Objectives To investigate use of dual tests for Chlamydia trachomatis and Neisseria gonorrhoeae on samples collected through the National Chlamydia Screening Programme (NCSP) in England.
Design and setting During May–July 2013, we delivered an online survey to commissioners of sexual health services in the 152 upper-tier English Local Authorities (LAs) who were responsible for commissioning chlamydia screening in people aged 15–24 years.
Main outcome measures (1) The proportion of English LAs using dual tests on samples collected by the NCSP; (2) The estimated number of gonorrhoea tests and false positives from samples collected by the NCSP, calculated using national surveillance data on the number of chlamydia tests performed, assuming the gonorrhoea prevalence to range between 0.1% and 1%, and test sensitivity and specificity of 99.5%.
Results 64% (98/152) of LAs responded to this national survey; over half (53% (52/98)) reported currently using dual tests in community settings. There was no significant difference between LAs using and not using dual tests by chlamydia positivity, chlamydia diagnosis rate or population screening coverage. Although positive gonorrhoea results were confirmed with supplementary tests in 93% (38/41) of LAs, this occurred after patients were notified about the initial positive result in 63% (26/41). Approximately 450–4500 confirmed gonorrhoea diagnoses and 2300 false-positive screens might occur through use of dual tests on NCSP samples each year. Under reasonable assumptions, the positive predictive value of the screening test is 17–67%.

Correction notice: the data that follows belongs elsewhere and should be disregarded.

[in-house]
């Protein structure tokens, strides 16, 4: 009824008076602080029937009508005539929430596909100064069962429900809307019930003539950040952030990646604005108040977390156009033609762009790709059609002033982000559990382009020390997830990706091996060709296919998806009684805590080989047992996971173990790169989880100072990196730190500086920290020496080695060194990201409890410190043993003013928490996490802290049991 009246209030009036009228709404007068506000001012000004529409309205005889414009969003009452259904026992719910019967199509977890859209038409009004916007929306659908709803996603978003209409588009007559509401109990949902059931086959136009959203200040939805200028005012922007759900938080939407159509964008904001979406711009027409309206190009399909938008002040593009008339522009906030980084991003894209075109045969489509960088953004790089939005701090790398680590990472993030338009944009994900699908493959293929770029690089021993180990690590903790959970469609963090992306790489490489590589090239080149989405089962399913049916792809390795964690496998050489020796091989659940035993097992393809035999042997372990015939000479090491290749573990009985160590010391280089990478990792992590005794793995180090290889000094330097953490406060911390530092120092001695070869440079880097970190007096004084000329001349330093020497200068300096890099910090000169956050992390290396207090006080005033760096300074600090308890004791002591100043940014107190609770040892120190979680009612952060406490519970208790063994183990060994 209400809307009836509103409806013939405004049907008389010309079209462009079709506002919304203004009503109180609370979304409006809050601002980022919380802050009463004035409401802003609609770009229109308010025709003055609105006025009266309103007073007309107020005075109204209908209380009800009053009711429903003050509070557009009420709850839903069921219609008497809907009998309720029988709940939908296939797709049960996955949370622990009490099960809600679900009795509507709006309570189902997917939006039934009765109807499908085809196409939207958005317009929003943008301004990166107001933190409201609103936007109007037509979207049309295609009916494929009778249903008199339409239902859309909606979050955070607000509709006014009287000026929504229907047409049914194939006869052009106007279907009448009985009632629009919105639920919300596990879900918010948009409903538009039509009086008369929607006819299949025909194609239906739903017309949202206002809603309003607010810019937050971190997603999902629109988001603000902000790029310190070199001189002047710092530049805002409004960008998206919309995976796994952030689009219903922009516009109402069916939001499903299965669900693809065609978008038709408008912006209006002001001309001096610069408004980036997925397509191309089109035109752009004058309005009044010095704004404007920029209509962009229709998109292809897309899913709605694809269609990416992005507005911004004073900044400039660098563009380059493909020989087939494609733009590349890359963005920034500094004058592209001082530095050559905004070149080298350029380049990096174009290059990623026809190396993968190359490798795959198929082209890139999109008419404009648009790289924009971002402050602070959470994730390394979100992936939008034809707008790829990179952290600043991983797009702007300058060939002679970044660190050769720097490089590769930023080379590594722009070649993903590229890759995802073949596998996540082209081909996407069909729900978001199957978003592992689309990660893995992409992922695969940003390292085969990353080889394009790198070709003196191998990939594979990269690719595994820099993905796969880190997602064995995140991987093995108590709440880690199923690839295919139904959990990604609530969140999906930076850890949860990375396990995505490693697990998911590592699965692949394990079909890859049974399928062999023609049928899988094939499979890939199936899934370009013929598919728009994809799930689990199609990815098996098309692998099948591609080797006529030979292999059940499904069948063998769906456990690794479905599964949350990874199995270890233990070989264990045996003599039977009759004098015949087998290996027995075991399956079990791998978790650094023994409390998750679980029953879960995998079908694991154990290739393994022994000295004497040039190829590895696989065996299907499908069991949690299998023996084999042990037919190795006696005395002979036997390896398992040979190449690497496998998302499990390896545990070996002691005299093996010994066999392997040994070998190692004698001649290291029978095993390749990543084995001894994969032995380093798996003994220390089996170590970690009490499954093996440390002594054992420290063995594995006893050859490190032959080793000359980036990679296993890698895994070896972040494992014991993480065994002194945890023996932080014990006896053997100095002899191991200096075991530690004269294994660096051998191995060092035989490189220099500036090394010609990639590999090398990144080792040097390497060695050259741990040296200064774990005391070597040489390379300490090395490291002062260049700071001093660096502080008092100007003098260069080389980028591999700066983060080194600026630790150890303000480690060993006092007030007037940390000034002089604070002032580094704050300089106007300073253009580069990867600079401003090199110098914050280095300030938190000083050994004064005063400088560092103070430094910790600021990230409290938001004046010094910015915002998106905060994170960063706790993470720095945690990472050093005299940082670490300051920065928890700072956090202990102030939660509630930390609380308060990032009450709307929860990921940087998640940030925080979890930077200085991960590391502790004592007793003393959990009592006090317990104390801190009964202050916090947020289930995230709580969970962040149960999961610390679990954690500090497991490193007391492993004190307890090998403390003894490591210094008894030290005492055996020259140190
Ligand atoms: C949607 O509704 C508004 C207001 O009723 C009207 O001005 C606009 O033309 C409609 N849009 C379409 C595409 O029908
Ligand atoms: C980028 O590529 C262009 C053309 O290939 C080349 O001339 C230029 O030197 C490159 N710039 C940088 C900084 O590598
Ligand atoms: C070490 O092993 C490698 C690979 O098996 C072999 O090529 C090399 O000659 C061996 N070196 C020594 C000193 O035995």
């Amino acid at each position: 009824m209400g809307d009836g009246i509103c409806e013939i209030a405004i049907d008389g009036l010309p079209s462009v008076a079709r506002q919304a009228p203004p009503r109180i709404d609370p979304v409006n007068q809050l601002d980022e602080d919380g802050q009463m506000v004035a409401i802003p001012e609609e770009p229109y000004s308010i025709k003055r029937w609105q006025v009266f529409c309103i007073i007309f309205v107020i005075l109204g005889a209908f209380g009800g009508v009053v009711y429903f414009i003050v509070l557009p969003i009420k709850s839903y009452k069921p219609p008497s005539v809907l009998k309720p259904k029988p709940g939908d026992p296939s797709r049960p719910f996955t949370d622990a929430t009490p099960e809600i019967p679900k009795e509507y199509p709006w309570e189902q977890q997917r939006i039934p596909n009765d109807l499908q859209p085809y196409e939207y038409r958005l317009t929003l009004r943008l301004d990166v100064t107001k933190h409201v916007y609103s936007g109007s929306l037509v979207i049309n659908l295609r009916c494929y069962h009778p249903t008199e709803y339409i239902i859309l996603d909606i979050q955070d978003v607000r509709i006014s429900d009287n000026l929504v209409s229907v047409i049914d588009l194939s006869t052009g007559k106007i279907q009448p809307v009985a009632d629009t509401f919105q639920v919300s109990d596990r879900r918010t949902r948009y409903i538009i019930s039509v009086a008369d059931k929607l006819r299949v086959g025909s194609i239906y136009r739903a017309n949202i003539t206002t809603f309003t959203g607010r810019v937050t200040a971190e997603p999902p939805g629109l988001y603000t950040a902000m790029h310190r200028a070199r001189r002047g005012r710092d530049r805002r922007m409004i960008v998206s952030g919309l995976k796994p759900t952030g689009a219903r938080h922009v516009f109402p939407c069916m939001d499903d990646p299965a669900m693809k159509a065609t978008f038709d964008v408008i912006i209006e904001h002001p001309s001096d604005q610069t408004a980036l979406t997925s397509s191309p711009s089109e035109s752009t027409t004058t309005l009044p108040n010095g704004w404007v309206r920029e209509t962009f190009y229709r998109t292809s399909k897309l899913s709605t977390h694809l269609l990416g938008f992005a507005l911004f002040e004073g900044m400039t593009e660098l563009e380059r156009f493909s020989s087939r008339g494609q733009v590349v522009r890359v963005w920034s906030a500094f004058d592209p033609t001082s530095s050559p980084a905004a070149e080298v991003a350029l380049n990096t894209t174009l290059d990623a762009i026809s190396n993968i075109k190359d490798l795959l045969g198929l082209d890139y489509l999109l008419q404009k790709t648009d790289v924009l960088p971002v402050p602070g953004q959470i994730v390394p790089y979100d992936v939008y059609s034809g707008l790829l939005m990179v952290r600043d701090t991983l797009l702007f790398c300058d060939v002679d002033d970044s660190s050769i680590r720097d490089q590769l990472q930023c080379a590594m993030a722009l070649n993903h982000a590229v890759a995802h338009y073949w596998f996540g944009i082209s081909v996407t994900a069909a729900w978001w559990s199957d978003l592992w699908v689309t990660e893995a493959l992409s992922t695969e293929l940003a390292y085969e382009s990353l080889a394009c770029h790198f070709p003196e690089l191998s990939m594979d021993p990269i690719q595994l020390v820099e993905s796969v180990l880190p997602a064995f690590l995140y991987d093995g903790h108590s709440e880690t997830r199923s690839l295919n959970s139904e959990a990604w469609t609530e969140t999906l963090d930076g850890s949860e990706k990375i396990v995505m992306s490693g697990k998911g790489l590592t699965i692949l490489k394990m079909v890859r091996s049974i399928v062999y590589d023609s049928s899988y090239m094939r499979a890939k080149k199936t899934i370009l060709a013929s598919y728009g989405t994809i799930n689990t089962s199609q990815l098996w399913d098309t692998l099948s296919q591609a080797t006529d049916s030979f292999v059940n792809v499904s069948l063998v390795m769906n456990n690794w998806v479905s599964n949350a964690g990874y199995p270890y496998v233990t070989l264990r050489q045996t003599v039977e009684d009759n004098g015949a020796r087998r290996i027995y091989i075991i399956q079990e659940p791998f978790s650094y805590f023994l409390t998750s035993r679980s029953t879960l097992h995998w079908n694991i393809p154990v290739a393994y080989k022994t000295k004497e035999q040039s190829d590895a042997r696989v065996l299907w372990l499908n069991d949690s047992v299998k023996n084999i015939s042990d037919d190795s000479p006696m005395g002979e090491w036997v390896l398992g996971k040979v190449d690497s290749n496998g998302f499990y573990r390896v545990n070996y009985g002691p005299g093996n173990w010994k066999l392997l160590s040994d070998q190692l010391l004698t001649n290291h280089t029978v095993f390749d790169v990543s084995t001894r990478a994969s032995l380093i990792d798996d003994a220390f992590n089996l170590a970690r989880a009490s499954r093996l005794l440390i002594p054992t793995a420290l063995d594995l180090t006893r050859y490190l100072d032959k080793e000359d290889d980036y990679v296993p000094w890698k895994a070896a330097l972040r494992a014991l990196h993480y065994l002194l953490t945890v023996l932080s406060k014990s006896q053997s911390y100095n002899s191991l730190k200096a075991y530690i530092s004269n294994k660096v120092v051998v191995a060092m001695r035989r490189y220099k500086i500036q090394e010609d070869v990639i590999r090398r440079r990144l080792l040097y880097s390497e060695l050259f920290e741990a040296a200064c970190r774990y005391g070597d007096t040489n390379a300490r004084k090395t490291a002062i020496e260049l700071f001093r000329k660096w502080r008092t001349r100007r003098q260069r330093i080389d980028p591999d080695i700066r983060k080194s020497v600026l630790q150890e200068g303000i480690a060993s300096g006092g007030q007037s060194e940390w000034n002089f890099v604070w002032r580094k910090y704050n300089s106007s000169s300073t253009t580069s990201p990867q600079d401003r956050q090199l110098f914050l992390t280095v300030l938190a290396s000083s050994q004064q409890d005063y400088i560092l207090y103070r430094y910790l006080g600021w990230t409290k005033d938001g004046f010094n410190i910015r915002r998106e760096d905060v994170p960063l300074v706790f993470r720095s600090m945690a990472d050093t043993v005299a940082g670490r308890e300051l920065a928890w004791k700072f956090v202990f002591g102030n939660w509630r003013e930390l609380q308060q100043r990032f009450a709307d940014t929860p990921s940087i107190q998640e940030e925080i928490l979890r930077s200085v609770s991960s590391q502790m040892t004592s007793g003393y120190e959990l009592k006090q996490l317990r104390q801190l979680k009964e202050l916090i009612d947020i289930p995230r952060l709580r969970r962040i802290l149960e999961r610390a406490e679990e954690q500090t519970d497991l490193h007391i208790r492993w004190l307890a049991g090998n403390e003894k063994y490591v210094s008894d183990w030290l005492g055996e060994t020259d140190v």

Conclusions Over half of English LAs already commission dual tests for samples collected by the NCSP. Gonorrhoea screening has been introduced alongside chlamydia screening in many low prevalence settings without a national evidence review or change of policy. We question the public health benefit here, and suggest that robust testing algorithms and clinical management pathways, together with rigorous evaluation, be implemented wherever dual tests are deployed.
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Strengths and limitations of this study
The English National Chlamydia Screening Programme (NCSP) aims to diagnose and control chlamydia in all sexually active people aged 15–24 years, but no such community-based screening programme exists for gonorrhoea.
We undertook a national survey of Local Authority (LA) commissioners of chlamydia screening to investigate use of dual tests, which simultaneously test for chlamydia and gonorrhoea, in community-based settings (excluding specialist sexual health services).
Response to the LA survey was high and similar across the geographical regions in England. There was no evidence to suggest participation was associated with area-level Index of Multiple Deprivation or NCSP characteristics.
The study is limited by the self-reported nature of the survey responses, which might be subject to reporting bias. Our data might underestimate the proportion of LAs using dual tests because commissioners might not always be aware that dual tests are being used for NCSP samples. Most survey questions had item non-response of around 14%.
In over half of LAs in England, dual tests are already being used on samples collected by the NCSP, and in many areas gonorrhoea test results are returned to patients prior to the result being confirmed.
The English National Chlamydia Screening Programme (NCSP) offers sexually active, asymptomatic, women and men, aged 15–24 years, opportunistic testing to diagnose and control Chlamydia trachomatis (chlamydia) infection in England.1 In 2012, over 1.2 million screening tests were performed for young people in community-based sexual health clinics in England (ie, outside of specialist sexual health clinics, called genitourinary medicine (GUM) clinics in the UK), with over 80 000 chlamydia infections diagnosed.2 Screening is offered by a variety of providers, including contraception, sexual health and termination of pregnancy services, pharmacies and primary care. Since 2013, commissioning arrangements have been undertaken through Local Authorities (LAs), which are regional local government administrative bodies.3